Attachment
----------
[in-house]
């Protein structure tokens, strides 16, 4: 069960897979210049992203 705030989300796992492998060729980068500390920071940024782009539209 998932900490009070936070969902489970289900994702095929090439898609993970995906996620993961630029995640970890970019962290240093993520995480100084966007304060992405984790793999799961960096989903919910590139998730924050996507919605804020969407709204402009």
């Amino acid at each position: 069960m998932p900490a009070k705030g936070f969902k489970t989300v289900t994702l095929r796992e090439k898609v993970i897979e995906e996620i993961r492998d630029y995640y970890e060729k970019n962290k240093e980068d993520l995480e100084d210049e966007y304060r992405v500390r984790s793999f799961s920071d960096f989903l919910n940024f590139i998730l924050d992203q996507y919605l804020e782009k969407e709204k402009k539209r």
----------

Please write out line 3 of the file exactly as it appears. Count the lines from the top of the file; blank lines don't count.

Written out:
């Amino acid at each position: 069960m998932p900490a009070k705030g936070f969902k489970t989300v289900t994702l095929r796992e090439k898609v993970i897979e995906e996620i993961r492998d630029y995640y970890e060729k970019n962290k240093e980068d993520l995480e100084d210049e966007y304060r992405v500390r984790s793999f799961s920071d960096f989903l919910n940024f590139i998730l924050d992203q996507y919605l804020e782009k969407e709204k402009k539209r």